“Major Hawking. Please order your flight group to arm ballistics and pulse missiles. Safety disengaged. This is a code red.”

  AIDAN’s voice is sexless. It has perfect tone and inflection and pronunciation, but it doesn’t sound old, or young, or have even a hint of an accent. It even refuses to refer to pilots by their callsigns. I mean, sometimes it sounds cranky with you if you carve up the flight deck when you land or whatever, but aside from those occasional twitches, it’s like a beautiful painting of a totally empty room. Gives me the crawls.

  Prophet repeated the order, and Dreadnought, Carlin and me all went hot. Didn’t even think about it. Thinking gets you killed, that’s what they tell you.

  The three of us formed up on Prophet’s wing as he opened channel to Alexander, asking for confirmation from General Torrence. Except Prophet got no meat response on the other end. Just AIDAN giving us coordinates and telling us to scramble at redline speed. We flipped 270º, jammed stick and burned it toward the target. One look at my spatials told me where we were headed. Right at the Copernicus.

  I remember the conversation that happened next. Every word. I can hear it right now in my head, like I’m there all over again.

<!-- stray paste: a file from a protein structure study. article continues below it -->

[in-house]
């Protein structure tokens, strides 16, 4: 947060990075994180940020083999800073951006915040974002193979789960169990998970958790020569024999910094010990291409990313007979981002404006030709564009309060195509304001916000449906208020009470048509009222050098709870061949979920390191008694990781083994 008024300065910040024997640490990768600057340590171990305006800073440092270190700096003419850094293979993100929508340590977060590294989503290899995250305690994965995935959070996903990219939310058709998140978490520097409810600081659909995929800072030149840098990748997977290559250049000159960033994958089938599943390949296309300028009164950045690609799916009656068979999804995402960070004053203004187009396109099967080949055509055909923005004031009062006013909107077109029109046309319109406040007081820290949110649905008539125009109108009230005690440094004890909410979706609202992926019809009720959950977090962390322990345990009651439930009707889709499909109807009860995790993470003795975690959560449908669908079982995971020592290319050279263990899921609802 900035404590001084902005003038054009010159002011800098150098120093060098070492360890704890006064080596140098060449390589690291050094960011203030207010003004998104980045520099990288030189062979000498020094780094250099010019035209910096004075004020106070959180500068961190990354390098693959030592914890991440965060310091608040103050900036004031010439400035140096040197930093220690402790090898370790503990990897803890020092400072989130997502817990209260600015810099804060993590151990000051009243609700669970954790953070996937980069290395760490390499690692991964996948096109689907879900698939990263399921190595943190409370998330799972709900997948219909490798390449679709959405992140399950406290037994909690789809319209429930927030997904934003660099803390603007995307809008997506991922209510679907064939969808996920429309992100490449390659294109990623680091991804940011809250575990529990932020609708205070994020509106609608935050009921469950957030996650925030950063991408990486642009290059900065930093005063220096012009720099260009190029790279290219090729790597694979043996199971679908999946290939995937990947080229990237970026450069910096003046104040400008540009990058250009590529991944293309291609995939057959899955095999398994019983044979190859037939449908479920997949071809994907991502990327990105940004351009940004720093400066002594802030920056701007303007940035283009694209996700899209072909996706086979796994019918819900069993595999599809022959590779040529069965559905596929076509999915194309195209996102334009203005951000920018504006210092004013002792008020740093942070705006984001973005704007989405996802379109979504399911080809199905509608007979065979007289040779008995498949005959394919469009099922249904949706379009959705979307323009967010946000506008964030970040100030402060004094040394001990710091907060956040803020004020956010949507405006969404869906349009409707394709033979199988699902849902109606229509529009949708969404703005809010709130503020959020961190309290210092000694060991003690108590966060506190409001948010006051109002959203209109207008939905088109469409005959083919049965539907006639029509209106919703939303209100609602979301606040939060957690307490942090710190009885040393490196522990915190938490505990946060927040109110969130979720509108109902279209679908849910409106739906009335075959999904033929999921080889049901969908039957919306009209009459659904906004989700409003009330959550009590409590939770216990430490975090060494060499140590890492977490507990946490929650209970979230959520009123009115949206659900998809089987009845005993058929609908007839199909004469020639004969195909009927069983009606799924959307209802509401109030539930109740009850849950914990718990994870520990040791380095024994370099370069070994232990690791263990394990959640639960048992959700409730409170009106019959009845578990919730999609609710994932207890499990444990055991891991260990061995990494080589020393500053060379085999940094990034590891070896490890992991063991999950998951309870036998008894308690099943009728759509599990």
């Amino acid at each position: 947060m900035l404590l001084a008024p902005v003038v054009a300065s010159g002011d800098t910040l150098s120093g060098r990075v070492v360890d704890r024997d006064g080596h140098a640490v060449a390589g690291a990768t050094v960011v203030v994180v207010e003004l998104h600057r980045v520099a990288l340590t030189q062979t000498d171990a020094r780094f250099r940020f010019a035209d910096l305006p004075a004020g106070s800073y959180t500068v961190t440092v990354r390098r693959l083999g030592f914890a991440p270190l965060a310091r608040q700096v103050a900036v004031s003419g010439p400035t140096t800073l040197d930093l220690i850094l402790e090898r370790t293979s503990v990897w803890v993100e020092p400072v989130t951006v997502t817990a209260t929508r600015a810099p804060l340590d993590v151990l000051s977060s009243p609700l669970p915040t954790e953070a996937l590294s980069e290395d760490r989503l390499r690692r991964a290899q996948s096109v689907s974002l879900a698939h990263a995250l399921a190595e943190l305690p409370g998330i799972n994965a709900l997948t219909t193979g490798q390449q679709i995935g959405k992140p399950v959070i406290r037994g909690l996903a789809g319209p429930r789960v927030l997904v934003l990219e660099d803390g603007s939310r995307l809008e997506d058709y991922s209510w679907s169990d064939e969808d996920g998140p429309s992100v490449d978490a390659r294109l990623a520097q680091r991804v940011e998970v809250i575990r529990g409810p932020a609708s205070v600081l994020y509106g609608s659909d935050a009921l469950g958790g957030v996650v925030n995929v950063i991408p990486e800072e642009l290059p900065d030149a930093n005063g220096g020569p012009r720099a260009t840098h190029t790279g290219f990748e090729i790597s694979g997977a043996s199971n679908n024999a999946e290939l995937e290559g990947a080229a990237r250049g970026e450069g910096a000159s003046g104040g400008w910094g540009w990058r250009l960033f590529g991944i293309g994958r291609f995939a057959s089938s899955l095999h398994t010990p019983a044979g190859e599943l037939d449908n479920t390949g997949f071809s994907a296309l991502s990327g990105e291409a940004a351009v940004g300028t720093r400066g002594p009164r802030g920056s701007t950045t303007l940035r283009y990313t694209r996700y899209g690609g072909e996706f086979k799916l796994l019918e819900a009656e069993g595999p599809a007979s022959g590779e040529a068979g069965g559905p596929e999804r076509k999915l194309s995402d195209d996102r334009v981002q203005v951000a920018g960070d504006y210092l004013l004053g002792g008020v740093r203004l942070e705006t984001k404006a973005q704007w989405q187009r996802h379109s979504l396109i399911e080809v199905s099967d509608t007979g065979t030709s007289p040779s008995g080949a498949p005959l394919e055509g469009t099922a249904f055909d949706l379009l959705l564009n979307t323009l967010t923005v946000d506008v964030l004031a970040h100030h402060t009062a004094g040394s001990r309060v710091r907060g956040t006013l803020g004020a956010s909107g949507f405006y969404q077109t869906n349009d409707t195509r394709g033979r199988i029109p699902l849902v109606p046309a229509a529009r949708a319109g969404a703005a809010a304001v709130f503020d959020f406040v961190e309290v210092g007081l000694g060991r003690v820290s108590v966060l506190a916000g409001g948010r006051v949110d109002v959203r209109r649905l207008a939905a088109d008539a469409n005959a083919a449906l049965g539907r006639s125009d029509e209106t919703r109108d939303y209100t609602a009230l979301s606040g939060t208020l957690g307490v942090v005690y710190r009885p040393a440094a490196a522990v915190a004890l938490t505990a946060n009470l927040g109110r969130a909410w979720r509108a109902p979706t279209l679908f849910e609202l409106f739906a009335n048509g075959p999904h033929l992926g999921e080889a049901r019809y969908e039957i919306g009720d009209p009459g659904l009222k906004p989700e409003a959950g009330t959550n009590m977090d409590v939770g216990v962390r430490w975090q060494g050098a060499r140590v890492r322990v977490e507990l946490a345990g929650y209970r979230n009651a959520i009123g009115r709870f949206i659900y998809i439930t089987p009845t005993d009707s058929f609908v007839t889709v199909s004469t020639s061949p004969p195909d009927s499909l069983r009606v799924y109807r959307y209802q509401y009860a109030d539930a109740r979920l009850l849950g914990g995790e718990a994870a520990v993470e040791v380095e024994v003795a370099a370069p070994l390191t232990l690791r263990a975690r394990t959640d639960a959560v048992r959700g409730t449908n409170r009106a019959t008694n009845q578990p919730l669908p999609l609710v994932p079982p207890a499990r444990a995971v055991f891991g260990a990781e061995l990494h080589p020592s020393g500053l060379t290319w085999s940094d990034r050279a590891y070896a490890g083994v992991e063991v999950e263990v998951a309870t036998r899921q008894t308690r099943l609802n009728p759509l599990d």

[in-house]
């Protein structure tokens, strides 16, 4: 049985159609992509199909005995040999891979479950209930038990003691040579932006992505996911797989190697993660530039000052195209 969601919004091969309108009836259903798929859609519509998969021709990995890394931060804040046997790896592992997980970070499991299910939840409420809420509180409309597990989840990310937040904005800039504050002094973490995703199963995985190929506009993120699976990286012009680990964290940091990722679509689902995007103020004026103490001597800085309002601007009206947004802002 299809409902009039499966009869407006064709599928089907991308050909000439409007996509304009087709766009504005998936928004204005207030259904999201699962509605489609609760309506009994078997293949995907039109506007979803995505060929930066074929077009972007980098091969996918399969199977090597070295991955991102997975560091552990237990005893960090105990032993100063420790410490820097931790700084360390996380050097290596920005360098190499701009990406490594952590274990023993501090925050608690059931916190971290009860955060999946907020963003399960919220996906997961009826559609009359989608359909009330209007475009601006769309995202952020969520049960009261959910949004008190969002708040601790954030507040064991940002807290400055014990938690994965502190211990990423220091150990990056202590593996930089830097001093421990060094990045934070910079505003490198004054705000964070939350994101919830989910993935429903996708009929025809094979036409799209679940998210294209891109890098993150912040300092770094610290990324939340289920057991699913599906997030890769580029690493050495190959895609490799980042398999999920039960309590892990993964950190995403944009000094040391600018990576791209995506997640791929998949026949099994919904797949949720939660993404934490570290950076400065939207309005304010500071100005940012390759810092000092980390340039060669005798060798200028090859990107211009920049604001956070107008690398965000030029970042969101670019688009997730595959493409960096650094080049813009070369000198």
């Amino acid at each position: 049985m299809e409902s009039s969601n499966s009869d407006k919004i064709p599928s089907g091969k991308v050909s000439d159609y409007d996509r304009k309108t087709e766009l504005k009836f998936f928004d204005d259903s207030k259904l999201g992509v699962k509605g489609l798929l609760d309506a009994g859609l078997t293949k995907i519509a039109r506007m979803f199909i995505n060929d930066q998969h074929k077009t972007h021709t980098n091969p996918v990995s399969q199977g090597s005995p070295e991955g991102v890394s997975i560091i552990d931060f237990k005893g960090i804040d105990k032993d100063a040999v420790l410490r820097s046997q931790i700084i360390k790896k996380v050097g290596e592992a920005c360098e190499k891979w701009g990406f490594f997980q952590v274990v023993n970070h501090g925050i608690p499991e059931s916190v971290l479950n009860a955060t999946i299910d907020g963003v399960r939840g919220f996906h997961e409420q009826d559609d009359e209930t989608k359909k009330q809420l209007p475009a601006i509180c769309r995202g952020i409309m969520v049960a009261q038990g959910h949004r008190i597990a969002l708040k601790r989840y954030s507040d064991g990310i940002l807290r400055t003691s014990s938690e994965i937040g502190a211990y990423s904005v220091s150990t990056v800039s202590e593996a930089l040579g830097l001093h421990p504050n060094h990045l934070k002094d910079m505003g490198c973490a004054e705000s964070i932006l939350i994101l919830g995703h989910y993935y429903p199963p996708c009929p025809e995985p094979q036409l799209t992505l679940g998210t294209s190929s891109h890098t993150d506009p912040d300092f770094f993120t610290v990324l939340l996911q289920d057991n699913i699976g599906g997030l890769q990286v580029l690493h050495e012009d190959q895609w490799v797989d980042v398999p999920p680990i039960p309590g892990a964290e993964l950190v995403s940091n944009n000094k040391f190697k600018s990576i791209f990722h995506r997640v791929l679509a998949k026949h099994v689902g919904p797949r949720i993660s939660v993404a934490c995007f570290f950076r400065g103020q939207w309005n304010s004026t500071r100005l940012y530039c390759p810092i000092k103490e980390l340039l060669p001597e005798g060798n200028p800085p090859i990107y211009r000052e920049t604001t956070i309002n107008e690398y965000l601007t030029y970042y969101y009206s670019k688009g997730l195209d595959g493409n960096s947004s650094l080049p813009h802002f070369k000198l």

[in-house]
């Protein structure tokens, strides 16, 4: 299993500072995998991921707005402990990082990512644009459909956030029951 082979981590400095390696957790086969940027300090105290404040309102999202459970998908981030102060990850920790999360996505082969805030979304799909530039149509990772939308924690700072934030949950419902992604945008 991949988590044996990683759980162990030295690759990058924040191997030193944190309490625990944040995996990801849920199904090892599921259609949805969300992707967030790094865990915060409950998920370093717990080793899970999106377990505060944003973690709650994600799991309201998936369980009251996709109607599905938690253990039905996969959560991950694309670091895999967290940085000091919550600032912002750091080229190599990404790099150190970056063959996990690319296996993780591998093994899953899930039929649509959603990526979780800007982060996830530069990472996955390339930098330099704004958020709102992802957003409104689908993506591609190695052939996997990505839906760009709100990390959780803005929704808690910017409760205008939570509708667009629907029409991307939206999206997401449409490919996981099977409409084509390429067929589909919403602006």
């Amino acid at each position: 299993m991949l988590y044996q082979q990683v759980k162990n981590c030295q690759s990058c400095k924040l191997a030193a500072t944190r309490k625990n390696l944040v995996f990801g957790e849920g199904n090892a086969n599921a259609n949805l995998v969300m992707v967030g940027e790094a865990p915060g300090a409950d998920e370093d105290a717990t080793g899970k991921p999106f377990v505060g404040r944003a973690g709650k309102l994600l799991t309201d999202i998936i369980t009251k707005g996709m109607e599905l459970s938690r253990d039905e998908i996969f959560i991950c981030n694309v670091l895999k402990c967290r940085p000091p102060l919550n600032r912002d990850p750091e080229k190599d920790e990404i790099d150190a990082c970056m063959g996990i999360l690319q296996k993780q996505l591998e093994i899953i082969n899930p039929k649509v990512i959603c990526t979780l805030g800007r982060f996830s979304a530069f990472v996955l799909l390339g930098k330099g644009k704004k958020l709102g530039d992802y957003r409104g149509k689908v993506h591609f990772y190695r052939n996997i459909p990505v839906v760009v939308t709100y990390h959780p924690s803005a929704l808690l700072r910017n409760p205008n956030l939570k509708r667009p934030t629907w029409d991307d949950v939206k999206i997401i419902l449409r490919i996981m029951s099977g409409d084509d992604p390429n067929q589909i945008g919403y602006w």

“AIDAN, this is Prophet. Patch me through to General Torrence.”

  “Major Hawking. Proceed to designated grid coordinates at assault speed.”

  “Roger that, AIDAN, we are en route. Patch me through to General Torrence.”

  “Unable to comply.”

  “Say again, AIDAN?”

  “Unable to comply.”

  I squinted at my instruments, glancing up through the blastspex to confirm what my readouts were telling me. A tiny flare was blooming on the Copernicus’s skin. I saw nearly a dozen small scarab shapes dropping from the heavy freighter’s belly, one after another. Thrusters flaring. Twisted metal glittering in their wake.

  “Prophet, something just blew through the Copernicus’s launch bay doors,” I reported.

  “Why was the launch bay locked in the first place?” Carlin asked.

  “Shut your fucking blowhole, Chatter!” Dreadnought barked, “Prophet, I’m detecting multiple shuttle launches from the Copernicus, acknowledge?”

  “Roger that, I see them. No comms from Copernicus. No launch permit on the shuttles. Lead craft ident: Osprey.”

  AIDAN’s voice crackled over comms.

  “Major Hawking, you are ordered to intercept Osprey Group two thousand kilometers from Copernicus hypocenter. Acknowledge.”

  “… Hypocenter?” Prophet repeated.

  Hypocenter. From the Greek, chums. Literally means “below the center.” It’s a term used to describe the origin point of an earthquake. Or a nuclear explosion.

  That got our attention. No fucking doubt.

  I saw warning lights flashing on my HUD. Radiation spike. At that point I was nothing but adrenaline and sweat. And then I realized the Alexander had arced up its assault batteries. Missiles were heating, firing solutions feeding into our nav comps, a dozen LEDs flashing on my consoles now. The Alexander had armed its nukes.